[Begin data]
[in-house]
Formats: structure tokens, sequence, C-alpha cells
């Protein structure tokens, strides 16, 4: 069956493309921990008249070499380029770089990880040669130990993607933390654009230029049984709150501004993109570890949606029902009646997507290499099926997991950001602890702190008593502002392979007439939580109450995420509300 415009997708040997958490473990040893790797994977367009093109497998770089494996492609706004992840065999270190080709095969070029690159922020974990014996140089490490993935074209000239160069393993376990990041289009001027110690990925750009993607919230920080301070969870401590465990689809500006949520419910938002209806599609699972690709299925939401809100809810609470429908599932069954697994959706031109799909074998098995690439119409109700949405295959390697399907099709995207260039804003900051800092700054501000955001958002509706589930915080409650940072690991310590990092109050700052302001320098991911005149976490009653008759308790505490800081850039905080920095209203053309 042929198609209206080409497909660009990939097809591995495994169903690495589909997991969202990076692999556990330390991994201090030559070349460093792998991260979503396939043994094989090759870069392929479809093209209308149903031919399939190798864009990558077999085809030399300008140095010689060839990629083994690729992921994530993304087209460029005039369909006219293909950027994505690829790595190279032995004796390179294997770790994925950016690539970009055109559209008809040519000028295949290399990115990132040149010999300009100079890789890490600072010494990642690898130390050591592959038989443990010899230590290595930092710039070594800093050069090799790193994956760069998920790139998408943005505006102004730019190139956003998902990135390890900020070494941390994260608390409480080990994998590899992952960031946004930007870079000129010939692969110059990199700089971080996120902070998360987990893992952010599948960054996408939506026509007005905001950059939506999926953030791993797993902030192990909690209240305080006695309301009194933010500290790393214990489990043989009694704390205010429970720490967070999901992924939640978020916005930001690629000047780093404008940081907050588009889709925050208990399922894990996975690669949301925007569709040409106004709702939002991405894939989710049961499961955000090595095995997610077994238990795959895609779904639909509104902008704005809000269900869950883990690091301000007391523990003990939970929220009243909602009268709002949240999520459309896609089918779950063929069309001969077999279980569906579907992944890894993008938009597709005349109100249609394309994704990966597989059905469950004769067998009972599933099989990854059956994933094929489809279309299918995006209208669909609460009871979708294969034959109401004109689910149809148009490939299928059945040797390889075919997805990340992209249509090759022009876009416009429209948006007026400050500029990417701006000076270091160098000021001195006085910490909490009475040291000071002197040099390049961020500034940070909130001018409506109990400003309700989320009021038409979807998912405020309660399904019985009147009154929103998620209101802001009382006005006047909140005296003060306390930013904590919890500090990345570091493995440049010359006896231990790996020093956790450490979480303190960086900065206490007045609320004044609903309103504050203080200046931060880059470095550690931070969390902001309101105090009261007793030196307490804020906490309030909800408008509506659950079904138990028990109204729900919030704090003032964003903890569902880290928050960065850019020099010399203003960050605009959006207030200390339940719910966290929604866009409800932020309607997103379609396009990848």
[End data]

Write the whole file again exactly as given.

[in-house]
Formats: structure tokens, sequence, C-alpha cells
């Protein structure tokens, strides 16, 4: 069956493309921990008249070499380029770089990880040669130990993607933390654009230029049984709150501004993109570890949606029902009646997507290499099926997991950001602890702190008593502002392979007439939580109450995420509300 415009997708040997958490473990040893790797994977367009093109497998770089494996492609706004992840065999270190080709095969070029690159922020974990014996140089490490993935074209000239160069393993376990990041289009001027110690990925750009993607919230920080301070969870401590465990689809500006949520419910938002209806599609699972690709299925939401809100809810609470429908599932069954697994959706031109799909074998098995690439119409109700949405295959390697399907099709995207260039804003900051800092700054501000955001958002509706589930915080409650940072690991310590990092109050700052302001320098991911005149976490009653008759308790505490800081850039905080920095209203053309 042929198609209206080409497909660009990939097809591995495994169903690495589909997991969202990076692999556990330390991994201090030559070349460093792998991260979503396939043994094989090759870069392929479809093209209308149903031919399939190798864009990558077999085809030399300008140095010689060839990629083994690729992921994530993304087209460029005039369909006219293909950027994505690829790595190279032995004796390179294997770790994925950016690539970009055109559209008809040519000028295949290399990115990132040149010999300009100079890789890490600072010494990642690898130390050591592959038989443990010899230590290595930092710039070594800093050069090799790193994956760069998920790139998408943005505006102004730019190139956003998902990135390890900020070494941390994260608390409480080990994998590899992952960031946004930007870079000129010939692969110059990199700089971080996120902070998360987990893992952010599948960054996408939506026509007005905001950059939506999926953030791993797993902030192990909690209240305080006695309301009194933010500290790393214990489990043989009694704390205010429970720490967070999901992924939640978020916005930001690629000047780093404008940081907050588009889709925050208990399922894990996975690669949301925007569709040409106004709702939002991405894939989710049961499961955000090595095995997610077994238990795959895609779904639909509104902008704005809000269900869950883990690091301000007391523990003990939970929220009243909602009268709002949240999520459309896609089918779950063929069309001969077999279980569906579907992944890894993008938009597709005349109100249609394309994704990966597989059905469950004769067998009972599933099989990854059956994933094929489809279309299918995006209208669909609460009871979708294969034959109401004109689910149809148009490939299928059945040797390889075919997805990340992209249509090759022009876009416009429209948006007026400050500029990417701006000076270091160098000021001195006085910490909490009475040291000071002197040099390049961020500034940070909130001018409506109990400003309700989320009021038409979807998912405020309660399904019985009147009154929103998620209101802001009382006005006047909140005296003060306390930013904590919890500090990345570091493995440049010359006896231990790996020093956790450490979480303190960086900065206490007045609320004044609903309103504050203080200046931060880059470095550690931070969390902001309101105090009261007793030196307490804020906490309030909800408008509506659950079904138990028990109204729900919030704090003032964003903890569902880290928050960065850019020099010399203003960050605009959006207030200390339940719910966290929604866009409800932020309607997103379609396009990848």